OPINION

Paramilitary beats putschist soldiers with belt on Bosphorus bridge

28/11/2016 - 11:23 0
The Turkish Question

The question of how to solve the crisis caused by the deteriorating relationship between the EU and Turkey is gathering pace by day it seems. On Friday, President Erdogan threatened to open the border gates to allow millions of refugees to travel to EU in response to Thursday’s non-binding vote by the MEP’s in the European Parliament to freeze Turkey’s accession talks. It was the latest chapter underlining Turkey’s tailspin into a dictatorship.

Turkey’s accession talks into the European Economic Community, the predecessor of the EU began in 1987, with the idea that whilst serving Europe’s strategic and economic interests, Turkey can also be modernised through adhering to European values as part of the negotiations. Whilst sound in principal, this strategy requires a nation striving for progressive evolution; and Turkey does not fall into this category yet.

Erdogan’s revelation of the deep-rooted fascism at all levels of society in Turkey is proof of this and Turkey’s international allies, intending to protect the aforementioned interests in the region, have allowed Turkey to maintain a façade of democracy whilst refusing to make structural and social reforms. It’s inability to solve the Kurdish issue has consequently resulted in the NATO member resorting to extortion and brutal military suppression of the Kurdish movement, coupled with systematic state sanctioned propaganda, both domestically and internationally, for close to a century.

The lengths to which Turkey has gone to deny Kurds status of any kind in the region can be epitomised by the events of the past couple of months alone. It’s insistence, and subsequent failure, to be allowed to take part in operations to liberate Mosul and Raqqa was aimed at halting the Kurds’ progress. In order to distract from its bankrupt Syrian and Iraqi policies, Erdogan accelerated his clamp-down on Kurds at home by arresting Kurdish MPs. The sinister nature of the mentality that has resulted in the state effectively taking elected Kurdish MPs prisoner was revealed by Huseyin Kocabiyik, the AKP MP for Izmir, tweeting, “In the event of assassination attempts of state leaders, people will overrun the prisons and hang FETO and PKK terrorists” a week after those arrests. It is a stark admission of the desperation taking hold amongst AKP circles as well as political defeat.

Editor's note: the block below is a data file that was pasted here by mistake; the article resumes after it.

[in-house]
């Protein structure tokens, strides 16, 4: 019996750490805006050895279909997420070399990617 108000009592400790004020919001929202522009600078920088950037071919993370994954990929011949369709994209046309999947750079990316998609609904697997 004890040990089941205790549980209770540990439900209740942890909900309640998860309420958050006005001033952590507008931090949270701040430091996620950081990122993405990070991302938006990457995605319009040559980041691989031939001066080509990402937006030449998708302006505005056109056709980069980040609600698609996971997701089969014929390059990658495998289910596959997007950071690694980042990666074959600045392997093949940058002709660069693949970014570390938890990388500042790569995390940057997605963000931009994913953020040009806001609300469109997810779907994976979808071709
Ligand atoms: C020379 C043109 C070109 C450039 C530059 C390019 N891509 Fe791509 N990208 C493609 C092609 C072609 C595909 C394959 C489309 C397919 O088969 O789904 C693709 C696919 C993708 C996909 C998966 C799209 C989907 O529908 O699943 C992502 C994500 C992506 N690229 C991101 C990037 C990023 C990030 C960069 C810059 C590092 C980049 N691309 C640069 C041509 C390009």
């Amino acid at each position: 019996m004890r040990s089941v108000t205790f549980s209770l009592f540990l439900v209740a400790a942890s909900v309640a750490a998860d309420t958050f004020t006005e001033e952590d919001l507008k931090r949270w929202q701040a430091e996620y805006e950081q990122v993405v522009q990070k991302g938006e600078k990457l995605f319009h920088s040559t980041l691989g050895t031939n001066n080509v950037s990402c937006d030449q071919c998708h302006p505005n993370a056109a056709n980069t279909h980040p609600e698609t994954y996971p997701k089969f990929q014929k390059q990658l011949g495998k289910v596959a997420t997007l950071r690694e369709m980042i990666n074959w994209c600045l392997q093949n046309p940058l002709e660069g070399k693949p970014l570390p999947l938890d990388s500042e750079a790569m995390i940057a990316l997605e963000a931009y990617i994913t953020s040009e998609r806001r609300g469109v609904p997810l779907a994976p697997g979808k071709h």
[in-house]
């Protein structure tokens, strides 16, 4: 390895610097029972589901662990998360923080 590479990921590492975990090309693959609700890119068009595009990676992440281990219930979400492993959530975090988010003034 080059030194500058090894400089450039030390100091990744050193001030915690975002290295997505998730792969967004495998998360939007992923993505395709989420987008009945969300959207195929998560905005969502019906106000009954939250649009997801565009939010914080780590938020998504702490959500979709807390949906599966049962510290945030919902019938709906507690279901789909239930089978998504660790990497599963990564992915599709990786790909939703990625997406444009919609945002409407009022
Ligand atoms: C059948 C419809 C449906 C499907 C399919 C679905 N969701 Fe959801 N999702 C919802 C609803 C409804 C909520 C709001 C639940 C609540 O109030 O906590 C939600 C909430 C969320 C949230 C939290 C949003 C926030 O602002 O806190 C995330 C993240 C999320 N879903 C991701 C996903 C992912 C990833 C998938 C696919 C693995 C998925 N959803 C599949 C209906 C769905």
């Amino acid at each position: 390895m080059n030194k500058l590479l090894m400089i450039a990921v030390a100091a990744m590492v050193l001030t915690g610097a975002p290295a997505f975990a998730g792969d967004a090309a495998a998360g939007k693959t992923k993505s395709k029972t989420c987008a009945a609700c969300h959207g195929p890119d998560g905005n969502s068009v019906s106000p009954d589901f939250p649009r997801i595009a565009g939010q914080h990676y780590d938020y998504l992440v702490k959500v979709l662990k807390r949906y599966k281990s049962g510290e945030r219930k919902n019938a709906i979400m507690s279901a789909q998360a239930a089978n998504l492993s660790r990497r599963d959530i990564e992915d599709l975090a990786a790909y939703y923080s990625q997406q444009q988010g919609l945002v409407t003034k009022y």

Whilst these are indicative of Turkey’s willingness to resort to such desperate measures as extortion aimed at EU and the Kurds, what is becoming clear is that Turkey has never had a Kurdish problem, rather the region has always had a Turkish problem. After all, Turkey has been legitimizing the crimes it has committed against Kurds by pointing the finger at the PKK for close to four decades. The Kurdish issue is a symptom of the greater problem that is attached to it, and Turkey has been expertly diverting attention away from its own failures at state level by pouring vast resources into presenting it as a Kurdish question.

All this is unravelling rather quickly however, and the recommendation by the MEP’s to freeze Turkey’s accession talks follows Austria’s decision to impose an arms embargo on Turkey, a German courts recognition of Turkey’s support for terrorism and a Belgian court’s recognition of the armed struggle in a landmark case against Kurdish politicians accused of being members of the PKK. What needs to follow is a recognition that the EU and the Middle East has a Turkish problem. Until this is widely recognised and openly debated on an international level, coupled with strong leadership from the West to deny Turkey the platforms of censorship and propaganda abroad, Turkey will not change. This may well involve economic and military sanctions, but considering it took a world war to tackle fascism in Europe, it will be a smaller price to pay.

That Turkey is employing the full force of its military and political capabilities to prevent Kurds from gaining status anywhere, is indicative of the important role Kurds will play in bringing stability and democratic reforms to the Middle East. It is also a recognition of that ideology’s last battle for survival by presenting it as a war on Kurds, where in fact it has always been a war between fascism and democracy within Turkey. Defeating that ideology does not only serve Kurds but Turks themselves.

When Hilary Benn gave his impassioned speech in the UK parliament following the Paris attacks last November, he was referring to the rising threat of Islamofascism presented by ISIS. In the context of widespread recognition of Turkey’s complicity in the rise of ISIS and the parallels in AKP’s ideology with the most reviled terrorist group in history, that speech is more relevant to the rising threat to global security coming from the last remaining home of fascism that is Turkey. Thus, Turkey’s Kurdish issue has always been a smokescreen for the real Turkish question.


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